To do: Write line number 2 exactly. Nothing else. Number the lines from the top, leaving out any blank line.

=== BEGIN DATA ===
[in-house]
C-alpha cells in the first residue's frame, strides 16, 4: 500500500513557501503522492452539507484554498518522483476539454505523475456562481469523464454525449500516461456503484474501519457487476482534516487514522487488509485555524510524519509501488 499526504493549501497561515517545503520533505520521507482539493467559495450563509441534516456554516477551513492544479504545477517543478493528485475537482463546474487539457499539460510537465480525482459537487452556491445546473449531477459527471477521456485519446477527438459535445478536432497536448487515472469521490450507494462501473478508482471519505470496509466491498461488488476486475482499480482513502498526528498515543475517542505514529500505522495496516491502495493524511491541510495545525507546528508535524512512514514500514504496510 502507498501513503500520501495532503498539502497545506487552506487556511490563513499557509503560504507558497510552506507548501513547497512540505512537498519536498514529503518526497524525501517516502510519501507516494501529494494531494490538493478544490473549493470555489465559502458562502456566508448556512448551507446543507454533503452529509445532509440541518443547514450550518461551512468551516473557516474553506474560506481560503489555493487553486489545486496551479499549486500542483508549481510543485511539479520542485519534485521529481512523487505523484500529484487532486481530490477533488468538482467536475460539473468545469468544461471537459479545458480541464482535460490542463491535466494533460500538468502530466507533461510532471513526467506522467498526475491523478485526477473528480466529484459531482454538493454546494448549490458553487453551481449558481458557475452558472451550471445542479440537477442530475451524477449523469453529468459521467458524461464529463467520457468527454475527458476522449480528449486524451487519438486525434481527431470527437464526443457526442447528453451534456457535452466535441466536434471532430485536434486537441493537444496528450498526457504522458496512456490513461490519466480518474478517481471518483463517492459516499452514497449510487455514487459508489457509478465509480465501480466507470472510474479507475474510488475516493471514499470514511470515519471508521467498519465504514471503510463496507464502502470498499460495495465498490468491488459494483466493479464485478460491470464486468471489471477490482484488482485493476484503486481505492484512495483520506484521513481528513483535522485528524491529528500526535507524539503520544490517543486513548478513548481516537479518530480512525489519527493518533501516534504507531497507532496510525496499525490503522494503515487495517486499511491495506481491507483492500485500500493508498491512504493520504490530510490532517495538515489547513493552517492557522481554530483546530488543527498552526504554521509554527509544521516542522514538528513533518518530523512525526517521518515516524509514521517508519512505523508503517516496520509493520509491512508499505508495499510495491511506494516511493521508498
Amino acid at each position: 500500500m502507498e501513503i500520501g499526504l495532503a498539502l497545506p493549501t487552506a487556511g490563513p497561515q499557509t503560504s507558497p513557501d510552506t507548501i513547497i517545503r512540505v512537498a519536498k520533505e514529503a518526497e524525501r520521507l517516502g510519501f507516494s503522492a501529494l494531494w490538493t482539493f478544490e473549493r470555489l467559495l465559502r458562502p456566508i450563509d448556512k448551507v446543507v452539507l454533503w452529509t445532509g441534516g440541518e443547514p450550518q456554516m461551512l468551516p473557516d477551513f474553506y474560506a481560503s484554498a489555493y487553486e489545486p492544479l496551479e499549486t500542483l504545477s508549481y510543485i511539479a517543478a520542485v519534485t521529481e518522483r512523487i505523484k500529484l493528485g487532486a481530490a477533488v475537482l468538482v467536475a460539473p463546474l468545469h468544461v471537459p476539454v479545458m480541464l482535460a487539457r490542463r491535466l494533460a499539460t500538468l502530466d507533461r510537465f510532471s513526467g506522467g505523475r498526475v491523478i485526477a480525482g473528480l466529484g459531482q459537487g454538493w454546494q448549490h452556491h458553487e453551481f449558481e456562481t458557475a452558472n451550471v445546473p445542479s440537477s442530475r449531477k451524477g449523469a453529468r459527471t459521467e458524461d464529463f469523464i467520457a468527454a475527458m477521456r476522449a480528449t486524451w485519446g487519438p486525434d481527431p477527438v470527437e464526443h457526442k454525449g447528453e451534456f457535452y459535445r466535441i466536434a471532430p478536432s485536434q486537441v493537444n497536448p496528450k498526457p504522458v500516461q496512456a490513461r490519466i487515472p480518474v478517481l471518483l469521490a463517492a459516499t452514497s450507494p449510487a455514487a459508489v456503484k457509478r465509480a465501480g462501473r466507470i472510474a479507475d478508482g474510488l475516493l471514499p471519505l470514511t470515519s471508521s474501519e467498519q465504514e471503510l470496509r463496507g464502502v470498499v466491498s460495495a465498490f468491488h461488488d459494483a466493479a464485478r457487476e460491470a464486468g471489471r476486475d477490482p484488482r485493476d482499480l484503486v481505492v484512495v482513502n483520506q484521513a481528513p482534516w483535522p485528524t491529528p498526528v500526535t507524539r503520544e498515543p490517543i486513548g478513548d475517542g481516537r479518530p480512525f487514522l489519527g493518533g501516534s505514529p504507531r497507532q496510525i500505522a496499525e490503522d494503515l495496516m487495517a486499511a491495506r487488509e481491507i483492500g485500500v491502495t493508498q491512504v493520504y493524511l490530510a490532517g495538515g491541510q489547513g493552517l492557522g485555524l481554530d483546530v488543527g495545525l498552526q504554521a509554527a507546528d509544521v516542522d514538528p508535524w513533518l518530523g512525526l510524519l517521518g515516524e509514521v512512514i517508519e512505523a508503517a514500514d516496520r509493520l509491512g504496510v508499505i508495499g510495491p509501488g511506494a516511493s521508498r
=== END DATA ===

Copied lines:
C-alpha cells in the first residue's frame, strides 16, 4: 500500500513557501503522492452539507484554498518522483476539454505523475456562481469523464454525449500516461456503484474501519457487476482534516487514522487488509485555524510524519509501488 499526504493549501497561515517545503520533505520521507482539493467559495450563509441534516456554516477551513492544479504545477517543478493528485475537482463546474487539457499539460510537465480525482459537487452556491445546473449531477459527471477521456485519446477527438459535445478536432497536448487515472469521490450507494462501473478508482471519505470496509466491498461488488476486475482499480482513502498526528498515543475517542505514529500505522495496516491502495493524511491541510495545525507546528508535524512512514514500514504496510 502507498501513503500520501495532503498539502497545506487552506487556511490563513499557509503560504507558497510552506507548501513547497512540505512537498519536498514529503518526497524525501517516502510519501507516494501529494494531494490538493478544490473549493470555489465559502458562502456566508448556512448551507446543507454533503452529509445532509440541518443547514450550518461551512468551516473557516474553506474560506481560503489555493487553486489545486496551479499549486500542483508549481510543485511539479520542485519534485521529481512523487505523484500529484487532486481530490477533488468538482467536475460539473468545469468544461471537459479545458480541464482535460490542463491535466494533460500538468502530466507533461510532471513526467506522467498526475491523478485526477473528480466529484459531482454538493454546494448549490458553487453551481449558481458557475452558472451550471445542479440537477442530475451524477449523469453529468459521467458524461464529463467520457468527454475527458476522449480528449486524451487519438486525434481527431470527437464526443457526442447528453451534456457535452466535441466536434471532430485536434486537441493537444496528450498526457504522458496512456490513461490519466480518474478517481471518483463517492459516499452514497449510487455514487459508489457509478465509480465501480466507470472510474479507475474510488475516493471514499470514511470515519471508521467498519465504514471503510463496507464502502470498499460495495465498490468491488459494483466493479464485478460491470464486468471489471477490482484488482485493476484503486481505492484512495483520506484521513481528513483535522485528524491529528500526535507524539503520544490517543486513548478513548481516537479518530480512525489519527493518533501516534504507531497507532496510525496499525490503522494503515487495517486499511491495506481491507483492500485500500493508498491512504493520504490530510490532517495538515489547513493552517492557522481554530483546530488543527498552526504554521509554527509544521516542522514538528513533518518530523512525526517521518515516524509514521517508519512505523508503517516496520509493520509491512508499505508495499510495491511506494516511493521508498